Before Plumpy’nut was introduced to Haiti, there was “Medika Mamba.” Mamba, peanut butter in Creole, was the locally produced RUTF (ready-to-use-therapeutic food) already being used to treat severely malnourished Haitian children. However, when Haiti was ravaged by the devastating January earthquake, international aid organizations rushed to purchase Plumpy’nut, the “gold standard” RUTF rather than purchase locally produced foods. Meds & Foods for Kids (MFK), a US based nonprofit organization, was already actively producing Medika Mamba, but found their small nonprofit struggling to compete with major aid organizations after the earthquake. In order to continue their lifesaving work, MFK joined forces with Nutriset, Plumpy’nut’s manufacturer.
Rather than importing RUTF, MFK opts to be a locally-sustained organization. Despite unreliable electricity and infrastructure, MFK creates its own Medika Mamba. While Plumpy’nut comes in single serving packets, Medika Mamba is distributed in bags that cost about $6 to produce and provide a child with a week’s worth of nourishment. Their product is distributed through partnerships with 20 Haitian health clinics. As MFK states, their bottom line equates to “better futures.” To date, MFK has helped over 10,000 Haitian children realize a better life and future!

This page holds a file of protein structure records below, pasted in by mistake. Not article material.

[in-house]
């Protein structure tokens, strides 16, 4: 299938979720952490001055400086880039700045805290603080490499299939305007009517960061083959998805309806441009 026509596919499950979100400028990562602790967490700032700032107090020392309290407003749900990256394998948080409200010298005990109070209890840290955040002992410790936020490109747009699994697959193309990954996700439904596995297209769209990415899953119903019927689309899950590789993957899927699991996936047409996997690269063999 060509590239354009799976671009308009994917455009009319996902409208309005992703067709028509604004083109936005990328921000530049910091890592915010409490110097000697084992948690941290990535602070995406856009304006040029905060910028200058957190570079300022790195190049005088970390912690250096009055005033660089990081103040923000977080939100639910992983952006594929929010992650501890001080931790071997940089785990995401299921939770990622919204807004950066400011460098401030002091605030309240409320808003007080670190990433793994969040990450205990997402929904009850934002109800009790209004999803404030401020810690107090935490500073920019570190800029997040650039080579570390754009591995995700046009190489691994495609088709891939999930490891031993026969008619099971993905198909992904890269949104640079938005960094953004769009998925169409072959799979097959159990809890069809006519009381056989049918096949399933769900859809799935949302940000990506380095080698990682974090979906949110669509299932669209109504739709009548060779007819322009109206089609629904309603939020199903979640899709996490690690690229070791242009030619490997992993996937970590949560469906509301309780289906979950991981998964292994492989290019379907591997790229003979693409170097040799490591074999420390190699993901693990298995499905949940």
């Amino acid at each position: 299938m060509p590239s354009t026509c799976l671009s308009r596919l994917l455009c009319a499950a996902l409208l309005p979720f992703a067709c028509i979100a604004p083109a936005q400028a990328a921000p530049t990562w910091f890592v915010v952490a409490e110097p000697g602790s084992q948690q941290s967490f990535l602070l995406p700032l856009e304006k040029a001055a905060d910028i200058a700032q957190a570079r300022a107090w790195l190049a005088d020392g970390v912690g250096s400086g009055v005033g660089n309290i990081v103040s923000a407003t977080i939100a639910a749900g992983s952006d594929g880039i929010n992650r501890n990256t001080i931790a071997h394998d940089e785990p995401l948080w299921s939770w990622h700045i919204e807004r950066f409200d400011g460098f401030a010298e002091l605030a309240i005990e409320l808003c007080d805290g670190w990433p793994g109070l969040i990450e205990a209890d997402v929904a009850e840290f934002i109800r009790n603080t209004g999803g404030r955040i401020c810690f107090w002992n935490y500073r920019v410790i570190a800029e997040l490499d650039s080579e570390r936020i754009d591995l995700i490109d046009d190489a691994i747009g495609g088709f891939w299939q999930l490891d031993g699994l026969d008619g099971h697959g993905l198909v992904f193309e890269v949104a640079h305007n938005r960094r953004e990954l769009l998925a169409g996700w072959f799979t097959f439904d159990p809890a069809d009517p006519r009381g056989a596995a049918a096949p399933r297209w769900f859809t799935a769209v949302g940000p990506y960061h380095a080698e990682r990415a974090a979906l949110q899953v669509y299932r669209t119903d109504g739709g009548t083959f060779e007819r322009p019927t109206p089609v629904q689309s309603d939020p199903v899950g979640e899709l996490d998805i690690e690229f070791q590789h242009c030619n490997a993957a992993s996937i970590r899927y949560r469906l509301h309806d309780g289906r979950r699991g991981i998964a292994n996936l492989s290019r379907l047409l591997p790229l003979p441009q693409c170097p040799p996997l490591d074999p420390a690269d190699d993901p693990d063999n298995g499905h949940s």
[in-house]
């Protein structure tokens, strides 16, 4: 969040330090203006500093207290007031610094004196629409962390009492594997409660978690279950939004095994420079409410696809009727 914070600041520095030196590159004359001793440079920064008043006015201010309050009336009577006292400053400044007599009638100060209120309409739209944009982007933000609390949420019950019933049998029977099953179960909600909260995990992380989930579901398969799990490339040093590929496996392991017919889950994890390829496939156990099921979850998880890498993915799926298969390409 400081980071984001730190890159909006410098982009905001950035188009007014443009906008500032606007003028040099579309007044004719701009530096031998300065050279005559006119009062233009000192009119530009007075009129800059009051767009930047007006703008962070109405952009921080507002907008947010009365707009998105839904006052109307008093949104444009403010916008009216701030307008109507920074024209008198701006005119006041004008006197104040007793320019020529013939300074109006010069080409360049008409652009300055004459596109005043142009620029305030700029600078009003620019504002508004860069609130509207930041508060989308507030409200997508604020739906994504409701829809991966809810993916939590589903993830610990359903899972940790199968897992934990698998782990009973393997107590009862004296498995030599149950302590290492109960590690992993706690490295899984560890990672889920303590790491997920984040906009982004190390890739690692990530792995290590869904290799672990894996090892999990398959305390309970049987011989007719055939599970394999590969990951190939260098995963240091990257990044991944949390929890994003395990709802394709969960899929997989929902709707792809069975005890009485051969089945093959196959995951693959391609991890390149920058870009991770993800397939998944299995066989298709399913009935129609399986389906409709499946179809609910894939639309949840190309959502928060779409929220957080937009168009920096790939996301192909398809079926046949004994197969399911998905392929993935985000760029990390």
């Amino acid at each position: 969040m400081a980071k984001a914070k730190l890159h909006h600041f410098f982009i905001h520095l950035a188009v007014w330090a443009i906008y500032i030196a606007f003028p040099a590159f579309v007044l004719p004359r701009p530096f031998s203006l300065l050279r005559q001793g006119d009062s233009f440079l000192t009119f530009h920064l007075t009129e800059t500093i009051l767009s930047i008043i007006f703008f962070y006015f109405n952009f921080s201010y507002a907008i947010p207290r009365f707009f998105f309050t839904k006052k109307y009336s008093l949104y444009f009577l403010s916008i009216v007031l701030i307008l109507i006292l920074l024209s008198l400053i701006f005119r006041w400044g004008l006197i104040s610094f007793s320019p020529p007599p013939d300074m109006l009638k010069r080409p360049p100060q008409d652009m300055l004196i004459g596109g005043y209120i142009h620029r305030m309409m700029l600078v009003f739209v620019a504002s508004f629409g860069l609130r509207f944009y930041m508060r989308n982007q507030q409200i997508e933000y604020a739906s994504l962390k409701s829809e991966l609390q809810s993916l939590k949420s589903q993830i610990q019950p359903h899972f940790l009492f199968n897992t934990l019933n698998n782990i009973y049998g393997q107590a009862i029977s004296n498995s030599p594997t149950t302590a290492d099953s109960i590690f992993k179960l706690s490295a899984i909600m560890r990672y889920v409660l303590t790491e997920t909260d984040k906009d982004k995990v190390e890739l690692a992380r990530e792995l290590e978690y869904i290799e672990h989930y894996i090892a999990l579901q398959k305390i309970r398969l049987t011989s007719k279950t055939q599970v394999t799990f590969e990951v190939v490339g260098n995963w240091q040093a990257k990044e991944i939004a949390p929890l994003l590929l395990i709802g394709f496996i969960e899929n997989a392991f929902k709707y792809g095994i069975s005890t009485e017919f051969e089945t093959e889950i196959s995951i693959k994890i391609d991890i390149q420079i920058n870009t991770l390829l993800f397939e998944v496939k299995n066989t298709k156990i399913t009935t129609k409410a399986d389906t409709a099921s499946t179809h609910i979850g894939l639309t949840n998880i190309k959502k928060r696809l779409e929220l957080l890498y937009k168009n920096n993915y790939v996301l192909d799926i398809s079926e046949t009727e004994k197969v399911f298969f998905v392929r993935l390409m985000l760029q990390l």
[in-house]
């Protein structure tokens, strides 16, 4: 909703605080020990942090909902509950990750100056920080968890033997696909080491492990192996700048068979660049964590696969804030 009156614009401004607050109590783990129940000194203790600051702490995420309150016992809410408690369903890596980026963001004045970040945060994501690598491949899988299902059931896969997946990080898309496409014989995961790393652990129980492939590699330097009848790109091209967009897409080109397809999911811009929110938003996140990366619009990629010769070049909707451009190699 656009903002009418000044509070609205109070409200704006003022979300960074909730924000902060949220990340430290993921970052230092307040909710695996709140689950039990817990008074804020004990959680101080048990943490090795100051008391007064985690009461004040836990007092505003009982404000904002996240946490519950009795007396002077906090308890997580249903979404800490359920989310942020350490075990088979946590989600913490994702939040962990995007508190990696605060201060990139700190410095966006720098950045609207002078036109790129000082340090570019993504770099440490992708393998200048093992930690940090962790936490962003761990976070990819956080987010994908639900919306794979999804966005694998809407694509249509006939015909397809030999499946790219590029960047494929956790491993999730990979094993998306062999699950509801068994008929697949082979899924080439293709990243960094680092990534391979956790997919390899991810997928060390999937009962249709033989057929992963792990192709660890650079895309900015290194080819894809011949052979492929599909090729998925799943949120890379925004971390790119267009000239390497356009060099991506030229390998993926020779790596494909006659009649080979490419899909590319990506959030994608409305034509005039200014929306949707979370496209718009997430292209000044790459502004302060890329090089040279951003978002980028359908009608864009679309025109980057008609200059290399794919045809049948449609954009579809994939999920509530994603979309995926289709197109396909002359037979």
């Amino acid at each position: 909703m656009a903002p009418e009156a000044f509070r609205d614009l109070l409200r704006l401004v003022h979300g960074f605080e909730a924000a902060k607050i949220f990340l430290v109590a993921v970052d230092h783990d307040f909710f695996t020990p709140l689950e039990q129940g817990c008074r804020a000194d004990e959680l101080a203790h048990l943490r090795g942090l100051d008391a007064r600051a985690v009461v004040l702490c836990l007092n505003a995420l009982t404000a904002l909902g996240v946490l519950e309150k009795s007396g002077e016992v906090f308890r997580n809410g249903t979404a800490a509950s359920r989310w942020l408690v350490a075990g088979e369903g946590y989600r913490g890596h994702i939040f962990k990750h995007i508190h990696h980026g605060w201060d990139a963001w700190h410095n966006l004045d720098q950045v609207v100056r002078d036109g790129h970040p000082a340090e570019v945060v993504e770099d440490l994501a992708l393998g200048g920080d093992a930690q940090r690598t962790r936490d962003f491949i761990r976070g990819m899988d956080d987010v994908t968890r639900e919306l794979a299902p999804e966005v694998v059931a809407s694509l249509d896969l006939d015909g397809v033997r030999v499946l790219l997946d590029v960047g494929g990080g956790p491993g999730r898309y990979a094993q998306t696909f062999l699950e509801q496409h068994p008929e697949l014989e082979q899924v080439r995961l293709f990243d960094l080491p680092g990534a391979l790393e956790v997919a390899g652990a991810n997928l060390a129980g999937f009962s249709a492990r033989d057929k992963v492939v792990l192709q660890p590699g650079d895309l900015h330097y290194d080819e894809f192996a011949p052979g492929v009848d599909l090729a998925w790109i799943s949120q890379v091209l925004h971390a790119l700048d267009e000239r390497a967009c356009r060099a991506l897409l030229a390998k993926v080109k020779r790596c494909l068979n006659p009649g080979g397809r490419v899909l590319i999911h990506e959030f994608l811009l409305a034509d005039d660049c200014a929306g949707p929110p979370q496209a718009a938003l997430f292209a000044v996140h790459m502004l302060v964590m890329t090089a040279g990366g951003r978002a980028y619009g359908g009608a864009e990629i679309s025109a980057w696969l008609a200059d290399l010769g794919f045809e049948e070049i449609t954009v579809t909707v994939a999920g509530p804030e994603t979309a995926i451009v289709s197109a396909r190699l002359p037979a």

Though MFK is US-based, every package of Medika Mamba is created in Haiti using local ingredients and employees. However, as stated by the UN’s report on Medika Mamba and MFK’s Project Director Tom Stehl, using local ingredients sometimes presents a challenge. Some peanuts are contaminated with aflatoxin, a fungus that can lead to liver cancer. However, MFK relies on local employees and lab tests to weed out contaminated peanuts. Currently, MFK is working with Haitian farmers to develop aflatoxin-free peanuts.
By focusing production locally, MFK is boosting Haitian employment, fostering smarter agricultural practices, and educating local healthcare providers. While Medika Mamba, like Plumpy’nut, is a short-term solution, the results of boosting a local economy in a developing country are certainly not!
“A Tremor for Haiti’s Aid Industry” – Foreign Policy http://honr.it/s7
Meds & Foods for Kids http://mfkhaiti.org/